While reactivating the North Shore branch seems simple enough, it still might face a higher price tag relative to projected ridership. For much of its route the branch hugs the coast, running parallel to Richmond Terrace. There is not much development along this route and it isn’t until you get out to Port Richmond and Mariner’s Harbor when the line runs through built up neighborhoods. The line also ends suddenly in Arlington, past which are rail yards, marshlands, and industrial zones. Because of this I would alter the planned path of the railway by swinging it south when it reaches the Bayonne Bridge to run along the median (or the side) of Route 440, the Dr. Martin Luther King Jr. Expressway, south through Willowbrook Park to a point where Richmond Ave meets Rockland Ave. This routing would serve many more people including parts of western Staten Island which have only developed in the last 50 years. The line might even be extended further south to the Staten Island Mall and the new Fresh Kills Park.

  • Hudson-Bergen Light Rail

    Another plan floating around is to extend the Hudson-Bergen Light Rail, which currently terminates at East 22nd St in Bayonne, into Staten Island. The Port Authority of NY and NJ is currently looking at ways of dealing with the Bayonne Bridge since new super-sized Post-Panamax container ships have trouble clearing the bridge (dredging only can go so far.) One option is to literally jack the bridge up, but replacements are also being studied. If a new bridge was constructed it could easily have a space for mass transit, a light rail extension or even for express buses (perhaps both). Though no serious plans have surfaced it would seem to be more prudent to keep any extension of the Hudson-Bergen Light Rail short, perhaps a single park-and-ride facility at the toll plaza on the Staten Island side.

  • Staten Island Expressway

    In keeping with the suburban nature of Staten Island it might make sense to build a subway, elevated or at grade, along the median of the Staten Island Expressway. This alignment would be a continuation of the aforementioned Ft Hamilton Parkway subway which would cross over the Verrazano-Narrows Bridge. Running closer to the geographic center of the island the line could be built with stations farther apart with large parking garages to attract drivers. A major downside would be that this line would not serve the St George Ferry Terminal, the largest transportation hub on the island.

  • North-Central Alignments

    When proposals for subways on Staten Island come up (now and then), one idea that usually floats to the surface is a subway along Victory Blvd. Victory is the major east-west road crossing the entire north side of the island. If the North Shore branch was reactivated then a subway along Victory Blvd would sit between the two branches of the SIR, serving the island in a nice, geographically proportional way. However, the population of the island is not distributed in such a simple way and Victory Blvd runs though some lightly settle areas (relatively speaking). A better alignment would be one slightly north along Forest Ave or Castleton Ave through West Brighton. These alignments would more directly serve developed areas and commercial strips. These north-central alignments would run west to Jewett Ave and turn south to meet up with Victory Blvd. If there is to ever be an actual subway on Staten Island (and voters like to say, “no”, there won’t) then these are the three most optimum places for one to run.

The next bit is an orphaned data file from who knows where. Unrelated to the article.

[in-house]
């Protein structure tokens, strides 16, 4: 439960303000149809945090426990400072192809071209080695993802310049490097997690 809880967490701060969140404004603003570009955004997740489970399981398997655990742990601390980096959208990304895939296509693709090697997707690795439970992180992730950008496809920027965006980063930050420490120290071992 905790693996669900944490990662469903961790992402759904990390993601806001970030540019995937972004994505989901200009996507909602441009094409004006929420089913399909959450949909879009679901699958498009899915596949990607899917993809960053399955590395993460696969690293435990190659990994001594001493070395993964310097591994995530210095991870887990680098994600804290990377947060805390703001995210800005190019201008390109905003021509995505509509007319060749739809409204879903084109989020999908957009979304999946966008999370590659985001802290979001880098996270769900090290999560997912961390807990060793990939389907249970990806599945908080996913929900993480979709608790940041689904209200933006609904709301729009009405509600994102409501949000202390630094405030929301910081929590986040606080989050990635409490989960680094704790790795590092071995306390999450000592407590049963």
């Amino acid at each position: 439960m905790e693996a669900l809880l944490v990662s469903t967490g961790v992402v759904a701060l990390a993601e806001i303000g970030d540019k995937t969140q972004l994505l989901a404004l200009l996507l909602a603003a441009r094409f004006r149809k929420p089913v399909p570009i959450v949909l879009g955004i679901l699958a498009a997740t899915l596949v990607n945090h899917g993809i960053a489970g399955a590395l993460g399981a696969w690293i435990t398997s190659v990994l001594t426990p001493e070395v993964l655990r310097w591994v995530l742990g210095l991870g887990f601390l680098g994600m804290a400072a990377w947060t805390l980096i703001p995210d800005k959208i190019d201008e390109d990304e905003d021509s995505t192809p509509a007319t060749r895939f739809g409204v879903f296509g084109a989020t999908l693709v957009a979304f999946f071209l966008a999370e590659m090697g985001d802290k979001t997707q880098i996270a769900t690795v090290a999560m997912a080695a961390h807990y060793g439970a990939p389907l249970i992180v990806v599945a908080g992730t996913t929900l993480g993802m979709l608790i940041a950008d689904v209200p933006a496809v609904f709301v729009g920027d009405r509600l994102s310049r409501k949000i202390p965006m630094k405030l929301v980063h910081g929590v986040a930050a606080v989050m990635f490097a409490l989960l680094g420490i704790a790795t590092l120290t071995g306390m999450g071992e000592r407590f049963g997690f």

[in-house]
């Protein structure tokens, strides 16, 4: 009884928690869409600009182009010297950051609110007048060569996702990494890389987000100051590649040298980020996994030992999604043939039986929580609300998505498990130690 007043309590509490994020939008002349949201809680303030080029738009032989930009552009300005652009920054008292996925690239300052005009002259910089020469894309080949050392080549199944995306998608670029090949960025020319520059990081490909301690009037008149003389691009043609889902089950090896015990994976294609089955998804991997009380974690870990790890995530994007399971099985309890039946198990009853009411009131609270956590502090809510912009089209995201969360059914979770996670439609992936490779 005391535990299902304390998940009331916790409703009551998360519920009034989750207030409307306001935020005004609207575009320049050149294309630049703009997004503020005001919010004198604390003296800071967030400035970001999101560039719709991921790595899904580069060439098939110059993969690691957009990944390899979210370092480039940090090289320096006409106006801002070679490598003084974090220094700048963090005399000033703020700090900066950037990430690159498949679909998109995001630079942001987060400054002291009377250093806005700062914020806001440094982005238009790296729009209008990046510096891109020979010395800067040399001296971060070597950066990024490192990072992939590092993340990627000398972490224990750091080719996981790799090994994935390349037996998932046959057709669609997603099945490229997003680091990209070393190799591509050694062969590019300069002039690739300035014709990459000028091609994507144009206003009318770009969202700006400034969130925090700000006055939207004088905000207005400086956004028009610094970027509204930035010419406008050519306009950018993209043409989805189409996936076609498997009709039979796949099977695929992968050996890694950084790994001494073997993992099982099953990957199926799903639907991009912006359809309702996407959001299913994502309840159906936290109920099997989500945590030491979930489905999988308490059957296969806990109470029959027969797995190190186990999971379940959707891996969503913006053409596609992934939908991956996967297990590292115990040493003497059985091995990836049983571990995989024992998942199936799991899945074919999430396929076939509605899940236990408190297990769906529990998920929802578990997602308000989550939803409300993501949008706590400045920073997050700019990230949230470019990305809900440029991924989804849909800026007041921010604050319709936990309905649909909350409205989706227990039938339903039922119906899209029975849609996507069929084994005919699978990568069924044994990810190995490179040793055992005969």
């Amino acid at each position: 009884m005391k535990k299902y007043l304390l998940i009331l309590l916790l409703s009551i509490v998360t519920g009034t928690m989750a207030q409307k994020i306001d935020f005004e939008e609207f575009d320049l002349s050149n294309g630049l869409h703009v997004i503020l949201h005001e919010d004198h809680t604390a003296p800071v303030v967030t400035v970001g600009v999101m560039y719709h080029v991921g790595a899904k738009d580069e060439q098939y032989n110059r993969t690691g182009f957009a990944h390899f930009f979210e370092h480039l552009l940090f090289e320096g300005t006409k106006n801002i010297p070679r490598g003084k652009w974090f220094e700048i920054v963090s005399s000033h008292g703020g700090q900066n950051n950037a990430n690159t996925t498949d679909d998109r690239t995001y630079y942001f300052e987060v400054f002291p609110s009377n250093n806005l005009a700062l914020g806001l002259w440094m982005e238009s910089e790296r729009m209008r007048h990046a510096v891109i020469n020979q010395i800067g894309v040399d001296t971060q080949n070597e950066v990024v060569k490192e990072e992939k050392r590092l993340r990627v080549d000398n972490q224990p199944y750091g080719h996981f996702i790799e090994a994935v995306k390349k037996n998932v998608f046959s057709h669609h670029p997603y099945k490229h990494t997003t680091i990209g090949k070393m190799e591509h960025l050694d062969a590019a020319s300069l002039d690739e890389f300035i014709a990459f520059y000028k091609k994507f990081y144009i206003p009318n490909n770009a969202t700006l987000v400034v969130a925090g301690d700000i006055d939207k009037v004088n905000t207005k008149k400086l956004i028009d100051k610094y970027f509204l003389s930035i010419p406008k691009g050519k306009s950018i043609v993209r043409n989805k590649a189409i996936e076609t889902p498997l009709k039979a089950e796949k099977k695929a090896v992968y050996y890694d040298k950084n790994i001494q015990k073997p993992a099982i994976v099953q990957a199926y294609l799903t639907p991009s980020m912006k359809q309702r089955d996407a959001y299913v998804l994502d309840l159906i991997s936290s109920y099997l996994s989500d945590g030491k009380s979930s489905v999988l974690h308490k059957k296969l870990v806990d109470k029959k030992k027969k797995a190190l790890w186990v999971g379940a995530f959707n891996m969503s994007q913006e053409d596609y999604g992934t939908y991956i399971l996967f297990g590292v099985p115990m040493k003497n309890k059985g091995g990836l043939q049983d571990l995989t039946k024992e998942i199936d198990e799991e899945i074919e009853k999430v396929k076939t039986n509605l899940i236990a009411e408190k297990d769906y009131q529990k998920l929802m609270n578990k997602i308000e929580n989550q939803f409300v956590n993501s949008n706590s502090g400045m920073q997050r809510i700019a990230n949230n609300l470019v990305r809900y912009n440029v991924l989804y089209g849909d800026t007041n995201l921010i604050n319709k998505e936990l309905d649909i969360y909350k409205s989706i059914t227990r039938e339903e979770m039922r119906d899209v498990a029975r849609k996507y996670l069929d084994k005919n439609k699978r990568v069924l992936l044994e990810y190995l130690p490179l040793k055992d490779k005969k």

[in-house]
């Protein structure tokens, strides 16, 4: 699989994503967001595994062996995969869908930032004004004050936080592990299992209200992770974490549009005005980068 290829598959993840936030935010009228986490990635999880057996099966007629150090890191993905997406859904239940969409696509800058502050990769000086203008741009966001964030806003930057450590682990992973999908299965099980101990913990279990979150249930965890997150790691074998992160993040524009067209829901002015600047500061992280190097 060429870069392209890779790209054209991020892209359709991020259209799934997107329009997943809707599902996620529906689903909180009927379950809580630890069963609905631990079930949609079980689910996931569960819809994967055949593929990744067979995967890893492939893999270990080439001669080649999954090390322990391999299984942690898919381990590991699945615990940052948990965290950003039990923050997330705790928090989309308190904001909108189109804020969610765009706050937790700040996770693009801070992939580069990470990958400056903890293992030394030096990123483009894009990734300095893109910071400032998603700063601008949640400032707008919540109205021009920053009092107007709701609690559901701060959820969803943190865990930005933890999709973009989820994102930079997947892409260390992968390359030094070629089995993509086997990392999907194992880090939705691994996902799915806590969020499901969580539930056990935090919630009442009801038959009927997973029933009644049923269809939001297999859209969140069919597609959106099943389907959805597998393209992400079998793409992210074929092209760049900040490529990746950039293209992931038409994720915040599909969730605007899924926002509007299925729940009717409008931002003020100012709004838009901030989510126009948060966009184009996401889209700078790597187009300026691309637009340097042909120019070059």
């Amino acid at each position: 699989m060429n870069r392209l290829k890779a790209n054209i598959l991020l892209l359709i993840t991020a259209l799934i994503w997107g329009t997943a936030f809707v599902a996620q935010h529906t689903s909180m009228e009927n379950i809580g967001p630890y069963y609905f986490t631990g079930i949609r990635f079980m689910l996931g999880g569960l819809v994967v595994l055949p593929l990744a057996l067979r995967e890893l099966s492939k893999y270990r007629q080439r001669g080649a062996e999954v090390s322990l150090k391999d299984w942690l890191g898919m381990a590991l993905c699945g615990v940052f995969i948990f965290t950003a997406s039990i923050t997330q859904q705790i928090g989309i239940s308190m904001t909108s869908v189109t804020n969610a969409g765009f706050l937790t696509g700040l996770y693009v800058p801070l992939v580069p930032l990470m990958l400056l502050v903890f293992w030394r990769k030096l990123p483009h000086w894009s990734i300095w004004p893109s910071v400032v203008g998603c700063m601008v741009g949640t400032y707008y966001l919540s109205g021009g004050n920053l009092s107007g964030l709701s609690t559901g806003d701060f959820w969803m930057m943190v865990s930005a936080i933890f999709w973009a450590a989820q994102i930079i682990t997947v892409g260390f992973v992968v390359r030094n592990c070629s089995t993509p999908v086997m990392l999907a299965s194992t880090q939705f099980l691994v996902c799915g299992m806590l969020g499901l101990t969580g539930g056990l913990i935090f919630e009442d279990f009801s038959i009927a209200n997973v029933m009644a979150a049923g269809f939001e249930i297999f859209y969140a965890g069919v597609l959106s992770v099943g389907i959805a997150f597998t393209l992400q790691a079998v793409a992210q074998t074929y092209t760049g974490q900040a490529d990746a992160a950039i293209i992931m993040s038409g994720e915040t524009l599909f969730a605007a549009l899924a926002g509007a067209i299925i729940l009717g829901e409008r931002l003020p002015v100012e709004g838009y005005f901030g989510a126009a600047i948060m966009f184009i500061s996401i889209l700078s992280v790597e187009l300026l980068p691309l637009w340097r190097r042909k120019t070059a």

Conclusion

If I was to create a list of the many, many proposals I’ve discussed throughout this series, which would rank the actual likelihood of a subway being built, a Staten Island subway might be last on the list (excluding a reactivated North Shore Branch which might be at the top). However, no list of proposed subways throughout New York City would be complete with out mentioning Staten Island. The density required for such an expensive project does not exists, nor do the traffic patterns justify building a train line which would take as long as it would to make the journey to Manhattan (the ferry takes about 25-30 min, a train would take a good hour or more). But at the same time the island does need more connections to the world since it only has 4 bridges, most of which are outdated and clogged. A railroad tunnel to Staten Island, be it a subway or part of a Cross-Harbor Freight system, would give island residents another route off in case of emergencies (or another way for supplies to come in). It would also take pressure off New Jersey and Brooklyn highways with other commuting options other than by car. But the most interesting case for a subway to Staten Island is from the Peak Oil debate, that being what will happen when oil prices become so high that the suburban, autocentric lifestyle of the island becomes untenable. The only way off the island is by a machine that uses oil (car, truck, bus, ferry). A train to the rest of the country, now a rather pricey endeavor, might be the more affordable option not too far long down the road.

System Map

Subway diagram showing Staten Island subways.

Subway diagram showing Staten Island subways. Note: No file to download.


The futureNYCSubway

  1. Introduction
  2. IND Second System
  3. Post War Expansion
  4. The Second Ave Subway: History
  5. The Second Ave Subway: To The Bronx and the Nassau Line
  6. Brooklyn: Bushwick Trunk Line
  7. Manhattan: West Side and Hudson Crossings
  8. Queens: Flushing Trunk Line
  9. Staten Island: The Last Frontier
  10. TriboroRX and Atlantic Ave Super-Express
  11. Conclusion: the vanshnookenraggen plan